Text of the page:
2012-09-01

438

Tanpopo cosmic dust collector: Silica aerogel production and bacterial DNA contamination analysis  

E-print Network

Hydrophobic silica aerogels with ultra-low densities have been designed and developed as cosmic dust capture media for the Tanpopo mission which is proposed to be carried out on the International Space Station. Glass particles as a simulated cosmic dust with 30 \\mu m in diameter and 2.4 g/cm^3 in density were successfully captured by the novel aerogel at a velocity of 6 km/s. Background levels of contaminated DNA in the ultra-low density aerogel were lower than the detection limit of a polymerase chain reaction assay. These results show that the manufactured aerogel has good performance as a cosmic dust collector and sufficient quality in respect of DNA contamination. The aerogel is feasible for the biological analyses of captured cosmic dust particles in the astrobiological studies.

Tabata, Makoto; Yokobori, Shin-ichi; Kawai, Hideyuki; Takahashi, Jun-ichi; Yano, Hajime; Yamagishi, Akihiko

2011-01-01

439

X-ray radiographic technique for measuring density uniformity of silica aerogel  

E-print Network

This paper proposes a new X-ray radiographic technique for measuring density uniformity of silica aerogels used as radiator in proximity-focusing ring-imaging Cherenkov detectors. To obtain high performance in a large-area detector, a key characteristic of radiator is the density (i.e. refractive index) uniformity of an individual aerogel monolith. At a refractive index of n = 1.05, our requirement for the refractive index uniformity in the transverse plane direction of an aerogel tile is |\\delta (n - 1)/(n - 1)| aerogels from a trial production and that of Panasonic products (SP-50) as a reference, and to confirm they have sufficient density uniformity within \\pm 1% along the transverse plane direction. The measurement results show that the proposed technique can quantitatively estimate the density uniformity of aerogels.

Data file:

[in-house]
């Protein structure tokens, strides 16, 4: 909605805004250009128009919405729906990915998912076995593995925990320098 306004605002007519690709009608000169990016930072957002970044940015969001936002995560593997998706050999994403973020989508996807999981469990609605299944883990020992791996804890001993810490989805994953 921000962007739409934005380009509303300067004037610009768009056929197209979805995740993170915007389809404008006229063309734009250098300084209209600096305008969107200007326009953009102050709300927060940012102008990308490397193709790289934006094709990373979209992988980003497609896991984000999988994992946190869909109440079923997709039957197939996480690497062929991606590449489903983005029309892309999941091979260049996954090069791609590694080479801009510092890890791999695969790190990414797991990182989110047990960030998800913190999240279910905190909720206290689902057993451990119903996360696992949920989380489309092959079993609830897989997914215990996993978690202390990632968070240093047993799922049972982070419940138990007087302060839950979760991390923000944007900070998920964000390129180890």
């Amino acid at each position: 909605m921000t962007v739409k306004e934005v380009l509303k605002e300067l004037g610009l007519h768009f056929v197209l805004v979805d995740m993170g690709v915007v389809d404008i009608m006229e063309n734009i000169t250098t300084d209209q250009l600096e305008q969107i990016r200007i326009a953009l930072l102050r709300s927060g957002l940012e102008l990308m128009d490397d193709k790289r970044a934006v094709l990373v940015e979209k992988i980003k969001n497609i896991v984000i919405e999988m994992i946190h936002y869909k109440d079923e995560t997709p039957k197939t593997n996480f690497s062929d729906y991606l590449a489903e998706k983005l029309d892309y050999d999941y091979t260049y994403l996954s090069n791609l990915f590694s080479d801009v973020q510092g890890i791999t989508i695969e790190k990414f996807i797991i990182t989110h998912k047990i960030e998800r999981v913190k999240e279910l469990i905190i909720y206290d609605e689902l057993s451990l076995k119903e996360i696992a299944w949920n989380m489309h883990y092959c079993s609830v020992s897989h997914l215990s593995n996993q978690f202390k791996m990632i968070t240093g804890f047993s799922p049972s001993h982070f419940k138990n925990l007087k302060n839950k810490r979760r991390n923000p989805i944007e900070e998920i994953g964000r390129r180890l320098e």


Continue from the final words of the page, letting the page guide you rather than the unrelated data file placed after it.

Makoto Tabata; Yoshikiyo Hatakeyama; Ichiro Adachi; Takeshi Morita; Keiko Nishikawa

2012-12-14

440

X-ray radiographic technique for measuring density uniformity of silica aerogel  

E-print Network

This paper proposes a new X-ray radiographic technique for measuring density uniformity of silica aerogels used as radiator in proximity-focusing ring-imaging Cherenkov detectors. To obtain high performance in a large-area detector, a key characteristic of radiator is the density (i.e. refractive index) uniformity of an individual aerogel monolith. At a refractive index of n = 1.05, our requirement for the refractive index uniformity in the transverse plane direction of an aerogel tile is |\\delta (n - 1)/(n - 1)| aerogels from a trial production and that of Panasonic products (SP-50) as a reference, and to confirm they have sufficient density uniformity within \\pm 1% along the transverse plane direction. The measurement results show that the proposed technique can quantitatively estimate the density uniformity of aerogels.

Tabata, Makoto; Adachi, Ichiro; Morita, Takeshi; Nishikawa, Keiko; 10.1016/j.nima.2012.09.001

2012-01-01

441

A Fluorescent Aerogel for Capture and Identification of Interplanetary and Interstellar Dust  

NASA Technical Reports Server (NTRS)

Aerogels are extremely low-density solids whose superiority as capturing media for hypervelocity (v > 0.5 km/s) grains has been well established. A prominent example is the use of silica aerogel as the collecting medium for cometary and interstellar grains on NASA s Stardust mission. Aerogel collectors have been deployed in low-earth orbit, but severe background from anthropogenic orbital debris has so far prevented the identification of more than a handful of interplanetary particles. No interstellar particles have been identified so far. Since they are on hyperbolic orbits, extraterrestrial particles are faster than orbital debris, so could in principle be identified on that basis, but existing aerogels give little information on impact velocity. With this in mind, we have developed a novel calorimetric aerogel which passively records the kinetic energy of captured hypervelocity particles.

Dominguez, Gerardo; Westphal, Andrew J.; Phillips, Mark L. F.; Jones, Steven M.

2003-01-01

442

Spacecraft thermal blanket cleaning - Vacuum baking or gaseous flow purging  

NASA Technical Reports Server (NTRS)